Over the past 45 years, the U.S. Public Health Service has conducted surveys to assess the health and disease status of the U.S. population. These studies, complemented by those of the National Diabetes Data Group, document the growing impact of diabetes on the nation's public health. Over this period the prevalence of diabetes has increased tenfold.
At present, virtually one in every 40 Americans, or almost six million persons, have been told by a doctor that they have diabetes. About 600,000 are newly diagnosed each year. An additional five million persons have been diagnosed as having borderline, pre- or potential diabetes or have had abnormal glucose tolerance tests. Further, another four to five million persons have undiagnosed diabetes.
In the U.S., diabetes causes almost 50% of amputations of the foot and leg among adults. It causes about 20% of all cases of kidney failure and 15% of all blindness. About 25% of diabetics have heart disease.
Diabetics have twice as much disability as nondiabetics and spend twice as many days in the hospital as persons without the disease. Over 25% of diabetics require hospitalization each year. Further, about 2% of all deaths in the U.S. are directly attributable to diabetes, and an additional 5% to its complications.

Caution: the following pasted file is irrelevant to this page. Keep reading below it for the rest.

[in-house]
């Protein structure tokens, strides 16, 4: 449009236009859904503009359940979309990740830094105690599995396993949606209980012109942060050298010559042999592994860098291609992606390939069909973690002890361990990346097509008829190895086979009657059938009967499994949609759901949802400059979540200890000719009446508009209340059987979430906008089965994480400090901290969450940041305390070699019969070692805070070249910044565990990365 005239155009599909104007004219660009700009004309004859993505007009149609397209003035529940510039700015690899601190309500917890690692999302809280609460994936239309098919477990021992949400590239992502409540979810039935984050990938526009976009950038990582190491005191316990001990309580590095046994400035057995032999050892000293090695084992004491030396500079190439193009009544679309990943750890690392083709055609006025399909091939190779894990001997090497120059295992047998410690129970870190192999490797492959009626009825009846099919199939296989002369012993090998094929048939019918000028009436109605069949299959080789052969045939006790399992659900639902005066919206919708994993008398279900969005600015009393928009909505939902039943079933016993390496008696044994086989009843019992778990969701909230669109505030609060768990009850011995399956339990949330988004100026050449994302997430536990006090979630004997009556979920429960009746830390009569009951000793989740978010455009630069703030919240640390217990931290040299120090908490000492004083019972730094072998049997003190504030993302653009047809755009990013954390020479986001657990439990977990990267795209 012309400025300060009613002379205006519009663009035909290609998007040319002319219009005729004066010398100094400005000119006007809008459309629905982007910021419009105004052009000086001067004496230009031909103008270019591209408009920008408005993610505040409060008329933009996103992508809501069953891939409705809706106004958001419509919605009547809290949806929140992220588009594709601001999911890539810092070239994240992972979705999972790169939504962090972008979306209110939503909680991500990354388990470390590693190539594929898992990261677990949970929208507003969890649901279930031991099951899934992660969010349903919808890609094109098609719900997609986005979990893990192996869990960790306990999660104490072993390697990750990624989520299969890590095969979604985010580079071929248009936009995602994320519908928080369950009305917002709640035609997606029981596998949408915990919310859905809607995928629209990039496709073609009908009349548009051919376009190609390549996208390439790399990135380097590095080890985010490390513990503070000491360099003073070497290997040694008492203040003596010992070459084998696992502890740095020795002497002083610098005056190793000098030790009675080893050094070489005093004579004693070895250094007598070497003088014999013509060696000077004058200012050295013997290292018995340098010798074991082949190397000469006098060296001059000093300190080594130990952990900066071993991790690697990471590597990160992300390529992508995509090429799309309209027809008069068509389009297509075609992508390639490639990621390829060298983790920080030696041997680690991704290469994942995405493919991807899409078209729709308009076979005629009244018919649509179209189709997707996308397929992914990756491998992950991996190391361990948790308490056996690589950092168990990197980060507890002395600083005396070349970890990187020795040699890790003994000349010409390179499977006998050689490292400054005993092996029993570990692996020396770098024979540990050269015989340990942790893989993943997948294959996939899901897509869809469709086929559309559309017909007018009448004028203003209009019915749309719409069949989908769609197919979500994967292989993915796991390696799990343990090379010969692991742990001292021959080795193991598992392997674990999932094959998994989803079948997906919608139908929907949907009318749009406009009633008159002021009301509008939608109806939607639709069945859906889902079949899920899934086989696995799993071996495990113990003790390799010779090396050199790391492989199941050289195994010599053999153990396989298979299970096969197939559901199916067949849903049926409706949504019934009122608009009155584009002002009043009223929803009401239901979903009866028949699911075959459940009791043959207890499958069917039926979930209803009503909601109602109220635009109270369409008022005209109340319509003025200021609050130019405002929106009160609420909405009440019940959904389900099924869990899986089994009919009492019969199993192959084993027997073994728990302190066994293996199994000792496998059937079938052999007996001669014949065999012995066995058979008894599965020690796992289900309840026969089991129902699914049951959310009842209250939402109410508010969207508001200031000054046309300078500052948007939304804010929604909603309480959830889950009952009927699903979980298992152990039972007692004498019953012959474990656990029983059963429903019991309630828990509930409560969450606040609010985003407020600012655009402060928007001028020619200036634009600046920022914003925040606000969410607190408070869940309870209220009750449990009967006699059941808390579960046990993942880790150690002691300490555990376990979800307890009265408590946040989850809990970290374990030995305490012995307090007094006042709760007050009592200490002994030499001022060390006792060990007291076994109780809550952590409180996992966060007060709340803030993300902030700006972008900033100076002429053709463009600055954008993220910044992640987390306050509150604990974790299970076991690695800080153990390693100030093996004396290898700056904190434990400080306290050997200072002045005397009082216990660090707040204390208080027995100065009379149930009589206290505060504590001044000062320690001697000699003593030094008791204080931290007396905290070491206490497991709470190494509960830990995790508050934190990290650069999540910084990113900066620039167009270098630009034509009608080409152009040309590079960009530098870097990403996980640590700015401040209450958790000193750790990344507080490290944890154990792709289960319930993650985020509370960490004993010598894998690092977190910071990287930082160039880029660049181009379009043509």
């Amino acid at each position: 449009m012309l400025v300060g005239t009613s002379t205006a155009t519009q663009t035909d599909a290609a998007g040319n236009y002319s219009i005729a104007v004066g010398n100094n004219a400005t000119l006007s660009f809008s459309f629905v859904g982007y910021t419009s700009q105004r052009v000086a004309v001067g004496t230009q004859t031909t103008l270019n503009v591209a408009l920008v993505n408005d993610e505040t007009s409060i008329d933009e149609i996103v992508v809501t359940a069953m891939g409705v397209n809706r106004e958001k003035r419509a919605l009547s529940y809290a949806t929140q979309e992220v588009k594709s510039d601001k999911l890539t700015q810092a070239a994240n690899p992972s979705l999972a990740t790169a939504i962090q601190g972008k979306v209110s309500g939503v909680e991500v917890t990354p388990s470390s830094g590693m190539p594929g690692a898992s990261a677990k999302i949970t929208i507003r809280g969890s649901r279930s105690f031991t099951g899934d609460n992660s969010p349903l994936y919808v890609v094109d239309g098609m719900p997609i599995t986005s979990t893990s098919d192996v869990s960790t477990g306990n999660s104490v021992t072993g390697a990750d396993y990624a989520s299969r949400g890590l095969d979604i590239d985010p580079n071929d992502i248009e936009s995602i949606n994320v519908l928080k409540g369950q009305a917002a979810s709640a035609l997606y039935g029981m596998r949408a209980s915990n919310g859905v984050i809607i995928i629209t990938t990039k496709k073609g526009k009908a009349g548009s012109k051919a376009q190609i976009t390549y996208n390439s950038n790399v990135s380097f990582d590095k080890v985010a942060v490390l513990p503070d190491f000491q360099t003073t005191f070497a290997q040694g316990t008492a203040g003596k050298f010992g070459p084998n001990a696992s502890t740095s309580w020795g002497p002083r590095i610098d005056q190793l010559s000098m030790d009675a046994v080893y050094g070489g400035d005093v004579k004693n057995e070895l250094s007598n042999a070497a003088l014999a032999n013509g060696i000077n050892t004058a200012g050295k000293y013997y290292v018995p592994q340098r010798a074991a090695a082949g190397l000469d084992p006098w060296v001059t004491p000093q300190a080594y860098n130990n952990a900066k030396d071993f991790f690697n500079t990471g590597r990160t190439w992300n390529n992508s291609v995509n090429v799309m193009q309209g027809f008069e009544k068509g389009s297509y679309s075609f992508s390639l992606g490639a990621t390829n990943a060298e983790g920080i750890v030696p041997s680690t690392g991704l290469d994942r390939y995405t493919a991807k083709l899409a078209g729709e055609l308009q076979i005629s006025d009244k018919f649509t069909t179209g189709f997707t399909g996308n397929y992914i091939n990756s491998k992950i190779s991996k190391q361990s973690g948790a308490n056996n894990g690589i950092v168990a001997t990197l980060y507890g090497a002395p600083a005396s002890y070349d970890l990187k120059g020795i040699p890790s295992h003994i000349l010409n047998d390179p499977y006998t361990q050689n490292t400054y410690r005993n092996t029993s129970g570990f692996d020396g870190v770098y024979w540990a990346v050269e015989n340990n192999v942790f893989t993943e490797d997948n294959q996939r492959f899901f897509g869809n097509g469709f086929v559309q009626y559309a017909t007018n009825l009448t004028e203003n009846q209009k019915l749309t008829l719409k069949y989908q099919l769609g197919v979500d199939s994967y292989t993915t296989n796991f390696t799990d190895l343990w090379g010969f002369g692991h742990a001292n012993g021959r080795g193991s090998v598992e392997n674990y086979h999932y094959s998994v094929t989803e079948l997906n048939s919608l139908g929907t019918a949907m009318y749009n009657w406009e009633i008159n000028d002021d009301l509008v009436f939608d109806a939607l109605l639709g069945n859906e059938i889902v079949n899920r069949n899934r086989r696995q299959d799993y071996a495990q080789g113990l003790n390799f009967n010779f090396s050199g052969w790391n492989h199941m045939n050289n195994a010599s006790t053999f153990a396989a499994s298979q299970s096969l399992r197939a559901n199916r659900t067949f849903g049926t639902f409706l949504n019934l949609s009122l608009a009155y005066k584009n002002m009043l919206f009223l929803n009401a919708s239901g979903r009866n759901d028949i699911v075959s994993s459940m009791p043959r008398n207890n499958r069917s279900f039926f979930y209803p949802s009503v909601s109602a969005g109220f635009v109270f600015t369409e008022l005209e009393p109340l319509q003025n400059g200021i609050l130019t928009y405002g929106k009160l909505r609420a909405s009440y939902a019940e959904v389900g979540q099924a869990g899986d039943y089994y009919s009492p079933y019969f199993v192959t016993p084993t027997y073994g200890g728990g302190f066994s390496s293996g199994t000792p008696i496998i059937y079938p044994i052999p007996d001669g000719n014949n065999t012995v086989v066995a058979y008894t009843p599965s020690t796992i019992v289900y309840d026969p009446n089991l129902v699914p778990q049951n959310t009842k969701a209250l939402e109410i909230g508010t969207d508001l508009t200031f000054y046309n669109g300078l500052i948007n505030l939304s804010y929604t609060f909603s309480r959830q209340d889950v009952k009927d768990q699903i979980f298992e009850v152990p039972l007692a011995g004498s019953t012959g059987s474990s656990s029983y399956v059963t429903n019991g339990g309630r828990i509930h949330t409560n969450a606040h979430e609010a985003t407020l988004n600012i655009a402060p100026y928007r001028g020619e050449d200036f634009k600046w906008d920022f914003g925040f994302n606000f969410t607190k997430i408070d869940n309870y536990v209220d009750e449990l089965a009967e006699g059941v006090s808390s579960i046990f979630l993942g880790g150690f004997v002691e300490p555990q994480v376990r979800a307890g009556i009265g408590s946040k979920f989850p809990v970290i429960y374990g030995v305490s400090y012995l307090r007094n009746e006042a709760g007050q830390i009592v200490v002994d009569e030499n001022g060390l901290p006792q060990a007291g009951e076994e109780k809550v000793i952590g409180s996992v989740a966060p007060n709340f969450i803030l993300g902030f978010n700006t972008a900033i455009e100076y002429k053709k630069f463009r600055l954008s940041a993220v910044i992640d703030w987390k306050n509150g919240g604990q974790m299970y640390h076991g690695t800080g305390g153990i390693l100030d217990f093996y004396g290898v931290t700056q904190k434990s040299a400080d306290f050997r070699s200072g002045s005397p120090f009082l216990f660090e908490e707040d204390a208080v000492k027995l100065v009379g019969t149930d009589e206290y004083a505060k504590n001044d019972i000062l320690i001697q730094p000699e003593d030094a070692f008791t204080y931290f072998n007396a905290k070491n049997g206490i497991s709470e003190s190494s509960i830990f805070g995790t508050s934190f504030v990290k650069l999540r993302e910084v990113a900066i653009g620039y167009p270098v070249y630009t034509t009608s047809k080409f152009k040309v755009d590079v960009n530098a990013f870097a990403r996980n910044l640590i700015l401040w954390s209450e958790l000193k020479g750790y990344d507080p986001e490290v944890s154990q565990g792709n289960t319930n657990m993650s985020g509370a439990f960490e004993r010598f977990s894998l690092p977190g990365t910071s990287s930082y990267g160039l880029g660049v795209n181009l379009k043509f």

Diabetes also places a major drain on health resources. Over 19 million visits to physicians are made each year by diabetics. It is the fourth leading cause of visits to general and family practice physicians. Diabetes accounts for over two million hospitalizations annually (7% of all hospitalizations) and over 21 million hospital days (10% of all hospital days). One in every seven patients in nursing homes has diabetes.
The cost of diabetes has been mounting steadily. In the past six years, the cost of medical care for diabetics and the losses due to disability and premature mortality have almost doubled. In 1982, the economic impact of diabetes stands at approximately $12 billion. Since 40% of diabetics are age 65 years and older and many diabetics are poor, much of this economic burden falls on public sources such as our Medicare and Medicaid programs.